How We Roll, Tuesday, September 8

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Art of Transit 1: 

If the Tooth Fairy were to consider doling out TAP cards, this would be a good time to start 🙂

Tuesday, Schmuesday…

Bystander shot on public bus (NBC 4) 

The man is in stable condition with a non-life threatening injury and apparently got stuck in the middle of a dispute between gang members, according to NBC 4. The incident occurred on the Metro 207 bus on Monday near 60th and Western Avenue. The suspect is at large; the Los Angeles Sheriff’s Department is looking at video footage taken by the bus’ video cameras.

L.A. area carpool lanes may be open to everyone during non-peak hours (LAT)

The bill cleared the state Senate late last week and would allow vehicles with one occupant to use the HOV lane on the 134 between NoHo and Pasadena and the HOV lanes on the 210 freeway between Pasadena and Glendora during non-rush hours. The bill by Assemblyman Mike Gatto basically allows Caltrans to run a test on both freeways and possibly others. Gov. Jerry Brown vetoed a similar bill in 2013.

Things to listen to while sitting/standing/stuck on transit: Riders of a Certain Age — and hopefully those who are younger — may find Marc Maron’s interview with director/actor/writer Peter Bogdanovich as fascinating as I did. Bogdanovich made it big in the late 1960s and ’70s, back when studios were less risk-averse (although they probably still made a lot of crap) when it came to the type of movies they produced.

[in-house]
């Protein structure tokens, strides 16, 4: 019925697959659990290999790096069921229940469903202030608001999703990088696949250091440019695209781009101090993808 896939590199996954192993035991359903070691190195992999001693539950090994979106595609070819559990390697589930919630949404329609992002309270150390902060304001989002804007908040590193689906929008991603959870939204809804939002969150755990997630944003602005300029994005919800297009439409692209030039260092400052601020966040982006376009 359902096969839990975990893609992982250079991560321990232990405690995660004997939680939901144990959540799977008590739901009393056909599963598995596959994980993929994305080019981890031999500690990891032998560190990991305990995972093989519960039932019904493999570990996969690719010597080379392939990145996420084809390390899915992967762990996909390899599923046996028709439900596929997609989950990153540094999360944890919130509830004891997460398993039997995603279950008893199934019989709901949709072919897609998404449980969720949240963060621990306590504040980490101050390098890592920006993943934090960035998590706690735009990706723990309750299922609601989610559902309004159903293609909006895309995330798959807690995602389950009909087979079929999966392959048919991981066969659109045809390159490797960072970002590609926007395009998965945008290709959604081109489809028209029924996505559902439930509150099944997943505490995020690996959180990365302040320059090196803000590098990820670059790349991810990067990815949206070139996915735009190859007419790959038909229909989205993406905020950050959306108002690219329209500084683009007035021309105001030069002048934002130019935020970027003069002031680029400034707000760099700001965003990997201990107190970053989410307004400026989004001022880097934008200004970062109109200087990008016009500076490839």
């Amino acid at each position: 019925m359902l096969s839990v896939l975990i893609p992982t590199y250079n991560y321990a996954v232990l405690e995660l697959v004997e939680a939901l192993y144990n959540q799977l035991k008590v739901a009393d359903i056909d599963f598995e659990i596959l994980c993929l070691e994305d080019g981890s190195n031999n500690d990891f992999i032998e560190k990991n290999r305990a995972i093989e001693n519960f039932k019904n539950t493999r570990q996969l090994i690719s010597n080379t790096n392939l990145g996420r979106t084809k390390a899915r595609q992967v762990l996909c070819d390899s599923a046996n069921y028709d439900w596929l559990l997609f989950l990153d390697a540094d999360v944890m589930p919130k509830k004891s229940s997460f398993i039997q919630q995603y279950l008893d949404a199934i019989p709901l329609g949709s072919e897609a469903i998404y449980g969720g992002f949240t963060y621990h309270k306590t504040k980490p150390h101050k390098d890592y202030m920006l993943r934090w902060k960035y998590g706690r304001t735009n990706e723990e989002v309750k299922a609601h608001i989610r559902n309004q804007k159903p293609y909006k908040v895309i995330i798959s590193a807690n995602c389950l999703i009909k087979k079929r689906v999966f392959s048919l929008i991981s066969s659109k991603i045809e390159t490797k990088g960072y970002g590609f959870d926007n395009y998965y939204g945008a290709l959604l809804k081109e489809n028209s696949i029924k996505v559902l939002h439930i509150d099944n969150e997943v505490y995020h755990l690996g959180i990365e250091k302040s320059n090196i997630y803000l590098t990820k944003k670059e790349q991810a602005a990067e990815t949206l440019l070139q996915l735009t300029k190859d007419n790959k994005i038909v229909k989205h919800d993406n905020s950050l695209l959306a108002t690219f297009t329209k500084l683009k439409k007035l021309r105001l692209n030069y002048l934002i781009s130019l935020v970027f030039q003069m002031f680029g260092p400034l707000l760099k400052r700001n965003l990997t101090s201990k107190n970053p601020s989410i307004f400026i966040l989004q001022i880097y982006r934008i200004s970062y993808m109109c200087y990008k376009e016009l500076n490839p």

The former Texas Rangers Gus McCrae/Robert Duvall at left and William Call/Tommy Lee Jones at right.

The former Texas Rangers Gus McCrae/Robert Duvall at left and William Call/Tommy Lee Jones at right.

There are two anecdotes in the podcast that were news to me. The first is that Bogdanovich was in the early 1970s going to direct a screenplay by Larry McMurtry titled “Streets of Laredo” starring John Wayne and Jimmy Stewart. But Wayne backed out, thinking it wasn’t smart to be in a film that was basically an anti-western (perhaps Wayne forgot that he was earlier in “The Searchers”). The film wasn’t made, but McMurtry later rewrote the screenplay into a book titled “Lonesome Dove,” which btw is HWR’s Official Favorite Book of All Time.

The mini-series of that book starred Robert Duvall and Tommy Lee Jones in the Gus and Call roles, respectively — casting that was pretty much perfect and better, I think, than Wayne as Call and Stewart as Augustus McCrae.

The other interesting anecdote concerns the 1985 film “Mask” about a boy grappling with a rare disease known as “lionitis.” There was also a big hoo-ha about the studio’s/movie’s use of Bob Seger music instead of the Bruce Springsteen songs that Bogdanovich wanted. While HWR’s love of Bruce is well chronicled, this column has no official beef with the use of the Seger music in “Mask” and the soundtrack included one of the all-time great TOR songs (transit-oriented rock-n-roll):